I’ve never been a stranger to loneliness; my body is used to retreating, holding itself accountable, in a constant state of waiting and wondering and who will leave next. I have desperately tried to thwart this mindset, yet it always creeps back. Birthdays were always the worst culprits; coffee ring stains on empty guest book pages. Waiting, wondering, were the few here actually here for me. Were they too busy laughing at my silent living room, or even worse, not even sparing a second thought? My family in tatters, the rest of them carried on the island breeze, hearing only their beautiful whispers through the holes of a landline. The date in February, odd in number but gratefully in sequence to give my compulsive brain some ease, came and went with none of the celebration it once had when we were too young to know what could really hurt us.
It was a gift and a curse – I hate the spotlight, really. Anything in front of crowds makes me uneasy, anything where I’m the center of attention gives me anxiety. I’ve made a home in my hobbit hole and I enjoy it here, thank you very much. So, I took solace in planning and seeing the joy in others. My husband’s birthday is the day after mine and I began looking forward to my birthday again because it became a shared time, like the week of Christmas, where the focus wasn’t on me. There’s expense to this – to the small chipping away of your light. It was my fault and no one else’s. It was my husband, in fact, who brought it to my attention. When he asked what I wanted to do for my birthday this year, I had told him “It didn’t matter.” He looked at me, rightfully so, like what I had said was preposterous.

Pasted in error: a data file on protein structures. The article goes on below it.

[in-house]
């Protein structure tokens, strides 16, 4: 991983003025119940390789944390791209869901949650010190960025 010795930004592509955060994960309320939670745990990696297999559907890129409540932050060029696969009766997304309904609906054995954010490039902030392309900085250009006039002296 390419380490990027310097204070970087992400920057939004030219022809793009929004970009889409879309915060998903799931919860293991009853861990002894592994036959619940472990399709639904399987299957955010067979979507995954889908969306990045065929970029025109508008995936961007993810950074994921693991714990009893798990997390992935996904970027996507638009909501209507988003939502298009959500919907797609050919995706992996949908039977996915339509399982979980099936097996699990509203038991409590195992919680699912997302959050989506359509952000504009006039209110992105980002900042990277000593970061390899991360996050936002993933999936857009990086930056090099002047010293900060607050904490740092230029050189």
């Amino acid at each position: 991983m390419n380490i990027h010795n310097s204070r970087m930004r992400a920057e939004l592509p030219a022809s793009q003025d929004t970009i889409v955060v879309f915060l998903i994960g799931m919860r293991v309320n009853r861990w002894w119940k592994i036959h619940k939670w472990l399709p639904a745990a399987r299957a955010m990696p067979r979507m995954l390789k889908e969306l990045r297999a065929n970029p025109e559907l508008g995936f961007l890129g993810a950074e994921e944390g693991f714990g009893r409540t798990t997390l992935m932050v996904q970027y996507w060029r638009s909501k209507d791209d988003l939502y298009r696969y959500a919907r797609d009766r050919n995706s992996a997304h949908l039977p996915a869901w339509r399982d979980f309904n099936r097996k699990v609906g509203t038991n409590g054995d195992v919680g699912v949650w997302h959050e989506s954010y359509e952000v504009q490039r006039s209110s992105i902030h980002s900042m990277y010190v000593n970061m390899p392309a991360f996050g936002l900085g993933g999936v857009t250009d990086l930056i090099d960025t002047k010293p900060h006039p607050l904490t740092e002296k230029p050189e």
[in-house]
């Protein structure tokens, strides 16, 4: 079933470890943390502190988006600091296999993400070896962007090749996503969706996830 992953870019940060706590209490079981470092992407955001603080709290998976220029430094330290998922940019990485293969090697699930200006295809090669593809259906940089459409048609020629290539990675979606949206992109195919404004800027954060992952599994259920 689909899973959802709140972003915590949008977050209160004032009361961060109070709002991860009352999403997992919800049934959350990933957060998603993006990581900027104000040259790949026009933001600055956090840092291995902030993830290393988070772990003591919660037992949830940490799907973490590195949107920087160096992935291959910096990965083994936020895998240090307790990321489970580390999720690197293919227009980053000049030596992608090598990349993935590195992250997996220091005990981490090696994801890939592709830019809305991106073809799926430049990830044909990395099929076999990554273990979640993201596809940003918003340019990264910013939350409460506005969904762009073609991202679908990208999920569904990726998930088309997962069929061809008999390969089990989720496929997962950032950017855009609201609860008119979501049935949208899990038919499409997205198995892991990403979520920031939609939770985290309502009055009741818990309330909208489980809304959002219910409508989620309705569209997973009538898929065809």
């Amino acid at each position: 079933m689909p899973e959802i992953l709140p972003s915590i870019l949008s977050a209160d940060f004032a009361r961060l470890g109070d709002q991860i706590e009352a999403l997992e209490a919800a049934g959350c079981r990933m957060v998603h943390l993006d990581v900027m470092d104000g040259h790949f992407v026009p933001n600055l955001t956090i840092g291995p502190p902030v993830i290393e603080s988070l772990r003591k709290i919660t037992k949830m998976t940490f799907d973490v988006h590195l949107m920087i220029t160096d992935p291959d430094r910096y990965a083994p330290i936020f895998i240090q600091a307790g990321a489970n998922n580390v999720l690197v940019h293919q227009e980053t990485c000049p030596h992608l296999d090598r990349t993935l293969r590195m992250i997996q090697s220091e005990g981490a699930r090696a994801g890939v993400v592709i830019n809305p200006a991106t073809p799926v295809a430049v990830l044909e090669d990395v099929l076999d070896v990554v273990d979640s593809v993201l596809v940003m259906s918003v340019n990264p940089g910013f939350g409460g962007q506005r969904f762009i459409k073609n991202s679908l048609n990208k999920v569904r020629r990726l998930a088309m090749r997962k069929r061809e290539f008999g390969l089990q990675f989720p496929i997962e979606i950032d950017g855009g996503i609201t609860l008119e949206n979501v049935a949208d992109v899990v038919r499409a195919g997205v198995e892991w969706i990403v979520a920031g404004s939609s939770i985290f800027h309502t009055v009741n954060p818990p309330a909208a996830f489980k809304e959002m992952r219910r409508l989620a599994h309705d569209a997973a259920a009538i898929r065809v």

“Why wouldn’t it matter?”
“It’s just a day”, I told myself. In the grand scheme of things, it’s only a day.
I joked to myself “I could blame COVID for no one coming to celebrate, but it’d be a lie.”
“May as well make it a great day for the people I love. I don’t need/deserve the attention.”
You’re in this alone.
Ah, there it is.
The ever-present monster. It hibernates, breathing deeply and soundly, feeding off silent and passive cuts to your mind until you feel smaller than it is. It breaks you apart in a masterful way and you’re not sure how you’re really together; maybe with invisible threads loose at frayed seams, the appendages still yours even if they’re worn and wrinkled and twisted every which way. They’re yours. They’re mine.
They’re mine. Yes.
I began to look around me, at the rare few who have stuck around, who would be around if they could, if COVID or finances or too much distance weren’t factors. They each have a little piece of thread, or glue, or staple in their gracious hands, waiting, wondering, what do you need. I’m trying to be better at reminding myself of this, of reminding myself my body matters, my mind matters, I matter.
I mattered when I came on a Sunday evening, albeit early (always punctual).
I mattered when I was brought to the main land for better opportunities.
I mattered when I was chosen over a toxic relationship.
I mattered when graduated college.
I mattered when I found love.
I mattered when love found me in the form of my own child (I made this thing, how nuts).
I think it’s worth celebrating, every little bit of it, not just everyday, but the day meant for me, just for me.
The monster is at bay now, a restful slumber. You don’t have to be alone to feel lonely, especially when your mind is a cavern of hurtful thoughts and wandering dreams. But even a patchwork warrior can last a long war knowing they can fight, that they aren’t alone in the battle; waiting, wondering, what if I can win this.